The woman leaving the hospital should have been watching where she was walking rather than speaking on her phone. She did not see the sinkhole until she fell into it, at which point see could see it in detail. The doctor, upon seeing her in the hole, asked if she was okay. Learning that she was in pain, he wrote her a prescription and dropped it into the hole.
A few minutes later, the hospital’s director of revenue assurance walked past the hole. She too inquired about her health, then opened her briefcase and dropped an insurance claim form into the hole. “You should complete the form,” she said, “but I don’t think having fallen into a sinkhole is covered under your plan.”
The chief patient experience officer happened upon the woman and wanted to know what had happened. Speaking with her for a few minutes, he asked the woman, “How was your experience with us prior to falling in the hole? Would you mind filling out this patient experience survey?” He asked, tossing the survey — along with a pen — into the hole, and left.
The woman considered her predicament. She thought, at least I can occupy my time by filling out the forms until I am rescued.
A consultant who goes by the moniker, the Voice of Reason, then came along. He assessed the situation, and jumped into the hole.
“Now we’re both stuck,” she said.
“That’s okay,” I told her. “I’ve been in this hole before and I know the way out.”
If you try to recast consumerism and access and engagement and experience on your own, you may find yourself in the same position as the woman — with a lot of meaningless assistance.
My experience tells me that most efforts to improve it do so without any knowledge of what their efforts should look like when they are done.
Here’s a big hint. If you design it correctly — and you must design it — it should not look like anything. Consumerism, access, engagement, and experience should be 99 percent invisible to your patients and consumers. And that 99 percent should all happen behind the scenes. It should be built into your consumerism architecture and platform. The one percent seen by the patients and consumers is the hands-on user experience.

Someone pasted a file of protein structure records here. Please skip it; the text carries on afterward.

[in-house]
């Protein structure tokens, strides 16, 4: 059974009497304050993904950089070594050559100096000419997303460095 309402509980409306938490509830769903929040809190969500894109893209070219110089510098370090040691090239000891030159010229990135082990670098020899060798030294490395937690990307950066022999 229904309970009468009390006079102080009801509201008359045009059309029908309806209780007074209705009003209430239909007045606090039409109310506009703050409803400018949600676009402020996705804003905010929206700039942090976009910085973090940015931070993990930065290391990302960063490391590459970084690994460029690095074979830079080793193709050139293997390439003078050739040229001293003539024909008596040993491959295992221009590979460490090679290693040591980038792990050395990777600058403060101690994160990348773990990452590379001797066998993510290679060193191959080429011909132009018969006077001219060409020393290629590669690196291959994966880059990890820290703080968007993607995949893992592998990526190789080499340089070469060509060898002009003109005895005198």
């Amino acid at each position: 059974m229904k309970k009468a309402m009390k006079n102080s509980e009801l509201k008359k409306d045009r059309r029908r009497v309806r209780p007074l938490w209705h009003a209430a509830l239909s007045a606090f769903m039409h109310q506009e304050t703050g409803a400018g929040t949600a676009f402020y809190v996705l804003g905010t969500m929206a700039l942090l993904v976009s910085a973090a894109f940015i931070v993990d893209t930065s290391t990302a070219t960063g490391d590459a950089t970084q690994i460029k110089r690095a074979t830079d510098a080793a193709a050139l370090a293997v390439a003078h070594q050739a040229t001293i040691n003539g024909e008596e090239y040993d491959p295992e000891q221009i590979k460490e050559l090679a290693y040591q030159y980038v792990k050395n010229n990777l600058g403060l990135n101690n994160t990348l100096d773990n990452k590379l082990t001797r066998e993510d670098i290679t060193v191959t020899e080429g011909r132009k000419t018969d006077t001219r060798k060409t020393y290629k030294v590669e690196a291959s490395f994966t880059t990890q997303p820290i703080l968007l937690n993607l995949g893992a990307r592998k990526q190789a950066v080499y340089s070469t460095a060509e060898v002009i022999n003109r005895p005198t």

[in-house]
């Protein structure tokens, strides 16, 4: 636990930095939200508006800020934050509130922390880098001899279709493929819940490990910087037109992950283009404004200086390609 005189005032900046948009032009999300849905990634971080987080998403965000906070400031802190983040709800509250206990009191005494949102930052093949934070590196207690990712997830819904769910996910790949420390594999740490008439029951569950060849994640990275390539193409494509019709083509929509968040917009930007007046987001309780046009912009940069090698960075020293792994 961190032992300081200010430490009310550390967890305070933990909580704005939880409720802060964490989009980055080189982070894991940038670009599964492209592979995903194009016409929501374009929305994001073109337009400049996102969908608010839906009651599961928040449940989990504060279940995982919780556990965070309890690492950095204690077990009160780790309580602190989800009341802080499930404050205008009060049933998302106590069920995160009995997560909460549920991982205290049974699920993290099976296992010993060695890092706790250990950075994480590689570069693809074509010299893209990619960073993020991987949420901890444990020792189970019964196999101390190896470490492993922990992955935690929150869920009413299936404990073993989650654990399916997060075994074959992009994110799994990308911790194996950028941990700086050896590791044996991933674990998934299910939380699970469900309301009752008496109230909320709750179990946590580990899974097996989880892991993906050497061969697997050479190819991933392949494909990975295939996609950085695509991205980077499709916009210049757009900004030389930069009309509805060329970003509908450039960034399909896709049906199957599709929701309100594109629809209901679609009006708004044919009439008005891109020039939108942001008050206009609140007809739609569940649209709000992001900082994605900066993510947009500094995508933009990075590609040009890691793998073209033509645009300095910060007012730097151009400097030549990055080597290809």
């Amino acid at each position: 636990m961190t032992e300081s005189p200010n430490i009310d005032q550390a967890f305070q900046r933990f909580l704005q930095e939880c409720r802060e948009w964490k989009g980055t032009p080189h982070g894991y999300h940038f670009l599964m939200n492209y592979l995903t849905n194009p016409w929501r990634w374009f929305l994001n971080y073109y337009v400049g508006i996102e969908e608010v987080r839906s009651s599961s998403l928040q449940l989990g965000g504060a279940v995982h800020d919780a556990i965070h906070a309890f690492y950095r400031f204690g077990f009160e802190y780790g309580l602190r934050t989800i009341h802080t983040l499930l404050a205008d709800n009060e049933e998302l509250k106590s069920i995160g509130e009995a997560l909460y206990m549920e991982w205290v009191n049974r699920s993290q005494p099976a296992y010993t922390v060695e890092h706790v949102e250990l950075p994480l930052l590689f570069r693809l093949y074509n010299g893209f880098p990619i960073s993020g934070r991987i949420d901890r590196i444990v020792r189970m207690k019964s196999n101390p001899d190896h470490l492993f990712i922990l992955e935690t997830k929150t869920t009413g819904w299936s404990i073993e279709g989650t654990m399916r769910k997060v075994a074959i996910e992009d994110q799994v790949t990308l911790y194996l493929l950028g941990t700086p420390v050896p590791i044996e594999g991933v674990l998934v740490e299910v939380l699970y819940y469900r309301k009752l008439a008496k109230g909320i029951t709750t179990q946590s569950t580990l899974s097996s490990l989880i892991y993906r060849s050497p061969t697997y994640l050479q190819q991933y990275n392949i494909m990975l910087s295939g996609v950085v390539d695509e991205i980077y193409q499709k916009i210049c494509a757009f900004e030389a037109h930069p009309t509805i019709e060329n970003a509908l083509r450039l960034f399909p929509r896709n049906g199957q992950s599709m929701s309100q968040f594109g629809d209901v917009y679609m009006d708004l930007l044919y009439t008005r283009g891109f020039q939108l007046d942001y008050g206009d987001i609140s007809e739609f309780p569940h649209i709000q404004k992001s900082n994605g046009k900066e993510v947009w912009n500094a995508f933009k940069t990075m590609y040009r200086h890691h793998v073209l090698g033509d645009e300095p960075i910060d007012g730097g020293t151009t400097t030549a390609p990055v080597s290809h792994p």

It helps if you think of it this way. Consider your tablet or phone and the underlying operating system: iOS, Android, and Windows. Your devices are easy to use. Their use is intuitive. What you see is the one percent; far more than 99 percent of what makes them easy to use is invisible. The hardware, the architecture, the processes, and the applications were designed, and users were involved in every step. It is called human-centered-design. Users knew the design would meet their needs and be simple to use before a single line of code was written.
The good news for healthcare consumerism is that a lot of the difficult work has been done for you. The devices and the operating systems already exist. The only remaining task is for healthcare to define what it wants to do with those tools.
Healthcare can design an experience for patients and consumers on those devices that can do everything they want, and it can be designed in a way to give them the experience they want.
Healthcare has almost everything it needs to recast consumerism. The only thing missing is defining what it should look like when it’s done and someone with the will to do it.